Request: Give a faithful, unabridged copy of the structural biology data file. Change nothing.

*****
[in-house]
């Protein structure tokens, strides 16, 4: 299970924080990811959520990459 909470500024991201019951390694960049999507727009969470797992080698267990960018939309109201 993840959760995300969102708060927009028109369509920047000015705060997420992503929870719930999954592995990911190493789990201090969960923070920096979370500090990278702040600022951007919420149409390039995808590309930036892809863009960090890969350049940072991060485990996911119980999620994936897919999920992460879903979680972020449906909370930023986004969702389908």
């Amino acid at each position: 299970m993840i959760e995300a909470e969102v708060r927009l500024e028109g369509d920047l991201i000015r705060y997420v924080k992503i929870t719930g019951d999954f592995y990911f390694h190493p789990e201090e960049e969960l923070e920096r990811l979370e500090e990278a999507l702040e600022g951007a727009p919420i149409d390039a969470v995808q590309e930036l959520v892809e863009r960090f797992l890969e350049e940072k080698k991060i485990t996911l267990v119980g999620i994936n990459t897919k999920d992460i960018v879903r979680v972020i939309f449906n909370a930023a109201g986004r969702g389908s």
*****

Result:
[in-house]
């Protein structure tokens, strides 16, 4: 299970924080990811959520990459 909470500024991201019951390694960049999507727009969470797992080698267990960018939309109201 993840959760995300969102708060927009028109369509920047000015705060997420992503929870719930999954592995990911190493789990201090969960923070920096979370500090990278702040600022951007919420149409390039995808590309930036892809863009960090890969350049940072991060485990996911119980999620994936897919999920992460879903979680972020449906909370930023986004969702389908």
């Amino acid at each position: 299970m993840i959760e995300a909470e969102v708060r927009l500024e028109g369509d920047l991201i000015r705060y997420v924080k992503i929870t719930g019951d999954f592995y990911f390694h190493p789990e201090e960049e969960l923070e920096r990811l979370e500090e990278a999507l702040e600022g951007a727009p919420i149409d390039a969470v995808q590309e930036l959520v892809e863009r960090f797992l890969e350049e940072k080698k991060i485990t996911l267990v119980g999620i994936n990459t897919k999920d992460i960018v879903r979680v972020i939309f449906n909370a930023a109201g986004r969702g389908s």